The pattern of today’s gospel is faith and duty. It asks us to surrender the people we love and all of our needs to God’s care, and then do our job. This gospel assures us that our faith in God’s power can make a difference. We cannot move mulberry trees. But God can. So, does it not make sense to trust that God’s power in our life is real?

The Two Percent Solution

October 6, 2019

Luke 17:5-10

The apostles in today’s gospel are worried about their faith. Perhaps they are beginning to realize that when they arrive in Jerusalem, events will lead to the cross. Maybe it is beginning to dawn on them, how much strength they will need if they are to proclaim the gospel to the ends of the earth. Whatever the reason, they are feeling short on faith. So they say to the Lord, “Increase our faith.” They are not confident that the faith they have is enough. The apostles’ fear is ours as well. When we look forward to the challenges we will have to face, the problems that lie on the horizon, how can be sure that our faith will be strong enough to get us through?

One of the blessings of being a priest is that you are able to walk with people through crisis situations. One of the most tragic situations that I’ve ever faced concerned a woman from my former parish of St. Noel. We will call her Sharon. Sharon was 30 years old, married with two small children, 3 and 6 years old. She was diagnosed with an aggressive and deadly form of cancer. For ten months, I visited Sharon as she faced one invasive procedure after another, as her pain increased, and as she in time resigned herself to her upcoming death. In every one of those meetings, I was impressed by the strength of her faith. She would often say, “I know that Jesus is with me, and I’m sure he will never let me go.” When I spoke to Sharon for the last time, a few days before her death, I shared with her what a deep impression her faith had made on me. In all honesty, I said, “Sharon, if I had to face what you have faced, I am not sure I would have had enough faith to deal with it.” She smiled at me and said, “When I was first diagnosed, I panicked. I said to myself, ‘I will never be strong enough to deal with this.’ But, Father, here is what I have learned. If you can pull together even two percent of the faith you need, God will provide the rest.”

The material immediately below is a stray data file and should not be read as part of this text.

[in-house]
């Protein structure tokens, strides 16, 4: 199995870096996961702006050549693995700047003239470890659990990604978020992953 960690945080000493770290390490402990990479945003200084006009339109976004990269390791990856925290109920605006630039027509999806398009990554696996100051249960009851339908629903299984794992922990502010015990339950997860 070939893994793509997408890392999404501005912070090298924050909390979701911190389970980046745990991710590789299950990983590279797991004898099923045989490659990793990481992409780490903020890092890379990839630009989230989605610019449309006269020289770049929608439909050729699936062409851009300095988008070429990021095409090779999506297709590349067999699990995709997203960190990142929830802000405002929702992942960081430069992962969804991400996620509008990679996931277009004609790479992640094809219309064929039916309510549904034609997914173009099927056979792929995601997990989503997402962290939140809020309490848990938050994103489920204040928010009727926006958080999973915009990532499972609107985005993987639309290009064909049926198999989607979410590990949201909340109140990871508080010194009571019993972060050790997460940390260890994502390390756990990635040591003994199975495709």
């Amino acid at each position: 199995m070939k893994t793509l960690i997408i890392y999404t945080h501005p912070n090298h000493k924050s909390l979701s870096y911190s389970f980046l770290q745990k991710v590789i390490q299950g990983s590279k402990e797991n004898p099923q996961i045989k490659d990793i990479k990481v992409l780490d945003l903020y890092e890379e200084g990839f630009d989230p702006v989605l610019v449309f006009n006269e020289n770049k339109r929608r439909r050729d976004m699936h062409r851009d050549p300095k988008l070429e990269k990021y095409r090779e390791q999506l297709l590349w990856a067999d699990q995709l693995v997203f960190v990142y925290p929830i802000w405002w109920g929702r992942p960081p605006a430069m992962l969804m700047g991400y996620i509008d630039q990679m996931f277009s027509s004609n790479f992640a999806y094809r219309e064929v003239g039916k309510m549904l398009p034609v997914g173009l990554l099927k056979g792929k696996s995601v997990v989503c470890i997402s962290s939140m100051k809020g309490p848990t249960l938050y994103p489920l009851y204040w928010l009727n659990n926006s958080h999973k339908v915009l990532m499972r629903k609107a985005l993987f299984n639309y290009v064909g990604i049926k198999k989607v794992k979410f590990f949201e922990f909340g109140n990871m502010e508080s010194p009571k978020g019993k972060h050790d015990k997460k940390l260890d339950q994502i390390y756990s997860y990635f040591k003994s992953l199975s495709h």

I think Jesus would agree with Sharon’s statement.  Because in today’s gospel, he tells the disciples that their faith need only be as big as a mustard seed, only a little bit of faith. That will be sufficient. That makes today’s gospel one of confidence and hope. If you are facing a crisis in your family, for which you can see no solution—a marriage coming apart at the seams, a child or a grandchild who has lost their way—Jesus asks to pull together just a little faith. That will make a difference. If you are bereft by the loss of someone you loved in life and can see no future ahead of you, if you look into the future and realize that if you live into your 90’s your health is going to fail, your strength will be reduced, and you will be dependent on others, Jesus says, “Gather together whatever faith you can find, and give it to me. We will face the future together.”

Sometimes we think that our faith has to be like that of Mary and the angels in heaven in order to cope with life. Jesus tells us today that it does not. Our faith need only be as big as a mustard seed. That will be enough, because God will make up the difference.